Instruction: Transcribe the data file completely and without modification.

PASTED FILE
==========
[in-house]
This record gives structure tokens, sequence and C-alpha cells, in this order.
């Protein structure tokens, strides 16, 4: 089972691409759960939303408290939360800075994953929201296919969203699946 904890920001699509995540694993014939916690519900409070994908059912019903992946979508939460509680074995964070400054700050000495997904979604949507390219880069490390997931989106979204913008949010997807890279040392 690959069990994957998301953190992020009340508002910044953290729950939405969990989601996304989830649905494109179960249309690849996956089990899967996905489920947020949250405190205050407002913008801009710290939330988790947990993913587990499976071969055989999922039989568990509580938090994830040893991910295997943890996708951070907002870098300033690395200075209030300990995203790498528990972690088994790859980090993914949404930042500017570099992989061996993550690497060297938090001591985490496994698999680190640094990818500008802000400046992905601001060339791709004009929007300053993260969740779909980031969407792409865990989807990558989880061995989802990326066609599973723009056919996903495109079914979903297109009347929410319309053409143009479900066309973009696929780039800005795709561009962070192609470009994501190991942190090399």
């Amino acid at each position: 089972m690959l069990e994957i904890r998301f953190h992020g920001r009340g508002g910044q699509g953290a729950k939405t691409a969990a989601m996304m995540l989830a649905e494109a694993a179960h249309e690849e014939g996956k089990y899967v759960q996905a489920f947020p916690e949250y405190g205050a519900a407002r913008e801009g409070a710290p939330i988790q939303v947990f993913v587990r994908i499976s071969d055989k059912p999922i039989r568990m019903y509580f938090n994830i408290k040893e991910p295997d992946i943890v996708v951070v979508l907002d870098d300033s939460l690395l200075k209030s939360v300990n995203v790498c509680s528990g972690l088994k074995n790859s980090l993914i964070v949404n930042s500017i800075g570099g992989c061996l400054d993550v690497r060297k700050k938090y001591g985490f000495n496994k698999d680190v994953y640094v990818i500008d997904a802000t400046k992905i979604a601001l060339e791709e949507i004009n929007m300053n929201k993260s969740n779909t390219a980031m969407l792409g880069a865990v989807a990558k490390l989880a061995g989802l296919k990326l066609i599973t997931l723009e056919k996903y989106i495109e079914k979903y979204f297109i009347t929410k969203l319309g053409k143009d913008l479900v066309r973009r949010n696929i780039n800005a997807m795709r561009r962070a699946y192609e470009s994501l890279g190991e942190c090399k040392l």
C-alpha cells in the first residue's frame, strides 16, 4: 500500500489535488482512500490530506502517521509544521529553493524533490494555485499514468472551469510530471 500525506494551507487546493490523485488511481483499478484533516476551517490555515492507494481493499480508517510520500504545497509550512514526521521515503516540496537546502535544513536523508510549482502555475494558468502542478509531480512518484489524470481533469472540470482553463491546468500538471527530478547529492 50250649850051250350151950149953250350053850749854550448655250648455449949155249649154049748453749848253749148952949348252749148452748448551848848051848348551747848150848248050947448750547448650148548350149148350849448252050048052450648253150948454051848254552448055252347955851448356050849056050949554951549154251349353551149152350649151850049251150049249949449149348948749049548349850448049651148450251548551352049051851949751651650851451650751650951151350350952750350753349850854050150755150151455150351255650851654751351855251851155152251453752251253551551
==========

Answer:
[in-house]
This record gives structure tokens, sequence and C-alpha cells, in this order.
């Protein structure tokens, strides 16, 4: 089972691409759960939303408290939360800075994953929201296919969203699946 904890920001699509995540694993014939916690519900409070994908059912019903992946979508939460509680074995964070400054700050000495997904979604949507390219880069490390997931989106979204913008949010997807890279040392 690959069990994957998301953190992020009340508002910044953290729950939405969990989601996304989830649905494109179960249309690849996956089990899967996905489920947020949250405190205050407002913008801009710290939330988790947990993913587990499976071969055989999922039989568990509580938090994830040893991910295997943890996708951070907002870098300033690395200075209030300990995203790498528990972690088994790859980090993914949404930042500017570099992989061996993550690497060297938090001591985490496994698999680190640094990818500008802000400046992905601001060339791709004009929007300053993260969740779909980031969407792409865990989807990558989880061995989802990326066609599973723009056919996903495109079914979903297109009347929410319309053409143009479900066309973009696929780039800005795709561009962070192609470009994501190991942190090399």
């Amino acid at each position: 089972m690959l069990e994957i904890r998301f953190h992020g920001r009340g508002g910044q699509g953290a729950k939405t691409a969990a989601m996304m995540l989830a649905e494109a694993a179960h249309e690849e014939g996956k089990y899967v759960q996905a489920f947020p916690e949250y405190g205050a519900a407002r913008e801009g409070a710290p939330i988790q939303v947990f993913v587990r994908i499976s071969d055989k059912p999922i039989r568990m019903y509580f938090n994830i408290k040893e991910p295997d992946i943890v996708v951070v979508l907002d870098d300033s939460l690395l200075k209030s939360v300990n995203v790498c509680s528990g972690l088994k074995n790859s980090l993914i964070v949404n930042s500017i800075g570099g992989c061996l400054d993550v690497r060297k700050k938090y001591g985490f000495n496994k698999d680190v994953y640094v990818i500008d997904a802000t400046k992905i979604a601001l060339e791709e949507i004009n929007m300053n929201k993260s969740n779909t390219a980031m969407l792409g880069a865990v989807a990558k490390l989880a061995g989802l296919k990326l066609i599973t997931l723009e056919k996903y989106i495109e079914k979903y979204f297109i009347t929410k969203l319309g053409k143009d913008l479900v066309r973009r949010n696929i780039n800005a997807m795709r561009r962070a699946y192609e470009s994501l890279g190991e942190c090399k040392l």
C-alpha cells in the first residue's frame, strides 16, 4: 500500500489535488482512500490530506502517521509544521529553493524533490494555485499514468472551469510530471 500525506494551507487546493490523485488511481483499478484533516476551517490555515492507494481493499480508517510520500504545497509550512514526521521515503516540496537546502535544513536523508510549482502555475494558468502542478509531480512518484489524470481533469472540470482553463491546468500538471527530478547529492 50250649850051250350151950149953250350053850749854550448655250648455449949155249649154049748453749848253749148952949348252749148452748448551848848051848348551747848150848248050947448750547448650148548350149148350849448252050048052450648253150948454051848254552448055252347955851448356050849056050949554951549154251349353551149152350649151850049251150049249949449149348948749049548349850448049651148450251548551352049051851949751651650851451650751650951151350350952750350753349850854050150755150151455150351255650851654751351855251851155152251453752251253551551